Finally, an answer to a mystery surrounding these 1,000-year-old trees

For millions of years, mighty baobabs have been standing sentry on three different landmasses, posing each other an existential question: Who came first?

The giant trees, swollen of trunk and stubby of canopy, are unmistakable. Baobabs can live for more than 1,000 years, acting as the keystone species in dry forest environments in Madagascar, a swathe of continental Africa, and northwest Australia. Known as “mother of the forest” and “the tree of life,” nearly every part of the tree can be used by humans and animals, meaning they’re of enormous value to each ecosystem they inhabit.

Their reputation has only been burnished by the mystery as to where they originated. Until now, science has had to make do with multiple conflicting hypotheses – the dominant theory being that they came from mainland Africa. Not so, according to a study published last month in the journal Nature. A team of international academics successfully sequenced the genomes of each of the eight baobab species, examining their relationship with one another and concluded that they originated in Madagascar.

The news comes as the trees face a precipitous decline on the island, home to six baobab species, with one likely to become extinct by 2080 according to the study, unless significant interventions are put in place.

Biologists had struggled to determine the tree’s origins, as no fossils of ancient baobabs or their ancestors have been discovered, explained Dr. Wan Jun-Nan, one of the authors of the study, a researcher at the Wuhan Botanical Garden in Hubei, China. What genetic data had been retrieved from baobabs in previous studies was limited, he continued. But with the first full genome sequence of each species, “we can tell a good story about the evolutionary history,” he argued.

That story begins with the rise of baobabs in Madagascar around 21 million years ago, before the genus (scientific name Adansonia) began to diversify, and two species made their way to Africa and Australia around 12 million years ago. This occurred well after the separation of the “supercontinent” Gondwana, so the baobab is likely to have spread through seeds carried across the ocean on floating debris caused by flash floods, according to the researchers.

The study, a collaboration between Wuhan Botanical Gardens, China, the Royal Botanic Gardens in the UK, the University of Antananarivo in Madagascar and Queen Mary University of London, was also able to trace the interspecies gene flow of the eight types of baobab for the first time. This data, which demonstrated low genetic diversity between two species, and inbreeding of one species with another more populous species, offers insights into the competition between baobabs today, said Dr. Wan, and could help protect the trees of tomorrow.

“We hope that in the future, the people of Madagascar can take care of baobabs (by) considering them as different species, not as a whole,” he added.

"Avenue of the Baobabs" in Western Madagascar is one of the most spectacular collections of the unusual trees. - Gavinevans/Creative Commons
"Avenue of the Baobabs" in Western Madagascar is one of the most spectacular collections of the unusual trees. - Gavinevans/Creative Commons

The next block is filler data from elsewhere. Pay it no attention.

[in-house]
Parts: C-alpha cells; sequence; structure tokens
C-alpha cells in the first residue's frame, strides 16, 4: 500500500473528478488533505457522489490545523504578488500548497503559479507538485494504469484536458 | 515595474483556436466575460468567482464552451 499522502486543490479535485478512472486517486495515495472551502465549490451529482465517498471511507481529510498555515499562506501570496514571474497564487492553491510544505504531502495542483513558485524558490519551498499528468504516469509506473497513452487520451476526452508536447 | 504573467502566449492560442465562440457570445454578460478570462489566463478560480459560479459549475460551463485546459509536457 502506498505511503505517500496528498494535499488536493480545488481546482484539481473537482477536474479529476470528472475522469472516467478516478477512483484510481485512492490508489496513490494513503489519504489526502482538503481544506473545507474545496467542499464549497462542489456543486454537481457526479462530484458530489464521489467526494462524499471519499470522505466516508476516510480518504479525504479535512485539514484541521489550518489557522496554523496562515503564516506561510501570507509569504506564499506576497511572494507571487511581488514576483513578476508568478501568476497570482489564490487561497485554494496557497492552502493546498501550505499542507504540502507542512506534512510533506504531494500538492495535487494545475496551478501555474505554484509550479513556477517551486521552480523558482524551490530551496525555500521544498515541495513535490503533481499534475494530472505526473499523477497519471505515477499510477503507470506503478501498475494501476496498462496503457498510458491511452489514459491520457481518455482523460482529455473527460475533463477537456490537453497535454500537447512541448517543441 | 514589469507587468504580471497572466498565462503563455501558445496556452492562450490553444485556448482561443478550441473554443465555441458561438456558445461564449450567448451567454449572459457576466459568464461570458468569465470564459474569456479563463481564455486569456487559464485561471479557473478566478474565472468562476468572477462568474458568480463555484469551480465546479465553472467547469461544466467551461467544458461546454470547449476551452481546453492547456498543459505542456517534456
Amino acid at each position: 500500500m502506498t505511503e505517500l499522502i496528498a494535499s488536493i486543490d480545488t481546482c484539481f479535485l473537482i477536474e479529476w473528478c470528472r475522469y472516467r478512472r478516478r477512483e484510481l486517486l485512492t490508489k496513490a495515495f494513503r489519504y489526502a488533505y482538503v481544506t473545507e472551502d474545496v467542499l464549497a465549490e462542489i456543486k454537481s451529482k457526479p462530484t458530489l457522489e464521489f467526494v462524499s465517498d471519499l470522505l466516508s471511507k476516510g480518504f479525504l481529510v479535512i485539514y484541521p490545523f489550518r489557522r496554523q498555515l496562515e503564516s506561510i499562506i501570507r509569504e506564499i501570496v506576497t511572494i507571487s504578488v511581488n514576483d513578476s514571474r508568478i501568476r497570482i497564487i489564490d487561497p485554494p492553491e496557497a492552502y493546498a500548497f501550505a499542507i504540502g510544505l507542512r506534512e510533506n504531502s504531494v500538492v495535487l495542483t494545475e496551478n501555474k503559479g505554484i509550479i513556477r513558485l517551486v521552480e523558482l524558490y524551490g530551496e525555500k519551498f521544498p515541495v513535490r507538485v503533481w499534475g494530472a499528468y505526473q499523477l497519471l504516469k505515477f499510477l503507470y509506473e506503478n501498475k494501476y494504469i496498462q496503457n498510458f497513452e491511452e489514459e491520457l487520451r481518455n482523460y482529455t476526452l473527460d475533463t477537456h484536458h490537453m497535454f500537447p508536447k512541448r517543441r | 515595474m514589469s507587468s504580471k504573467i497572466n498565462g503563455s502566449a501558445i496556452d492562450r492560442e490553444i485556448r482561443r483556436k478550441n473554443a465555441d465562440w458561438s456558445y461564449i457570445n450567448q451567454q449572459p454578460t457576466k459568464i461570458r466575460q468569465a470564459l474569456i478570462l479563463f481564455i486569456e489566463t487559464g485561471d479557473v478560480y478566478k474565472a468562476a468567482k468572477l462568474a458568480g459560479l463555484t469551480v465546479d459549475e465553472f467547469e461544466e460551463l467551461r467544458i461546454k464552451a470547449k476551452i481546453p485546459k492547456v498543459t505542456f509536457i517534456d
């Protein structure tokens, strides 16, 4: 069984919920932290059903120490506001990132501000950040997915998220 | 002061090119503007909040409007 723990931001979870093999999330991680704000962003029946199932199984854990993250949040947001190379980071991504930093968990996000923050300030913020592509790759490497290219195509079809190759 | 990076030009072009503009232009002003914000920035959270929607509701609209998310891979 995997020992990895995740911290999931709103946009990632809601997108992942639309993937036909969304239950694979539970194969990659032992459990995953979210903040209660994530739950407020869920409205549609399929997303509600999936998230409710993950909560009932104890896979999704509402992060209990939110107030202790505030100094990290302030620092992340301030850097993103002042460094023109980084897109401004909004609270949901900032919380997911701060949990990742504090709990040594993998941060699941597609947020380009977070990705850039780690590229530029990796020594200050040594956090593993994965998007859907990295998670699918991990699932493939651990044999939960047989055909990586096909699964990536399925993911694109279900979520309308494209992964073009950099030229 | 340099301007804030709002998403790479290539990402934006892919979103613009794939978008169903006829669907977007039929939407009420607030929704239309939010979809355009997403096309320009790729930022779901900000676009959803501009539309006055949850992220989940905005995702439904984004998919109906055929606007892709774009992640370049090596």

Only one baobab species is not included in the IUCN’s Red List of Threatened Species: A. digitata, which populates mainland Africa. Three species in Madagascar are threatened with extinction, and the study recommended the IUCN recategorize one, A. suarezensis, from “endangered” to “critically endangered.” Climate modeling indicated the species could become extinct within 50 years without greater intervention.

That prediction is “plausible” and “highlights the urgent need for action,” according to Dr. Seheno Andriantsaralaza, a tropical ecologist working in Madagascar.

Dr. Andriantsaralaza, who was not involved in the research, supported the call to update the IUCN status of certain Malagasy baobabs. Though she described the study as “fantastic and meaningful,” yielding “valuable” genetic data insights, she cautioned that it represented “just one piece of the puzzle in understanding the evolutionary history and dispersal mechanisms of these iconic giant trees.”

The study’s modeling concluded the range of baobab species has been reducing on the island for millennia, with human-caused climate change and ongoing deforestation exacerbating the shrinkage and fragmentation of baobab populations in recent decades.

Dr. Andriantsaralaza said “it’s crucial to recognize that amidst the challenges, there are local success stories and initiatives led by local organizations and local researchers.”

She cited conservation group Madagasikara Voakajy, which coordinates projects on the north of the island that have focused on protecting A. perrieri and A. suarezensis. Also PEER, a USAID-backed program she is involved in, aims to empower locals to contribute to the sustainable management of the ecosystem.

“Madagascar’s baobab forests belong to the local communities that rely on natural resources to feed their families,” she added. “They should be part of the solution, not the problem.”

Dr. Wan said he hoped the research and media attention would prompt further conservation efforts of the island’s baobabs.

While hailing the breakthrough, he acknowledged the study’s limitations – only one individual per species was sequenced – though hoped future research would expand sampling and answer further outstanding questions about the trees.

The likelihood of finding fossil evidence to rubberstamp the conclusions of the genetic data is slim, Dr. Wan conceded. So perhaps these majestic trees may retain some of their mystery after all.

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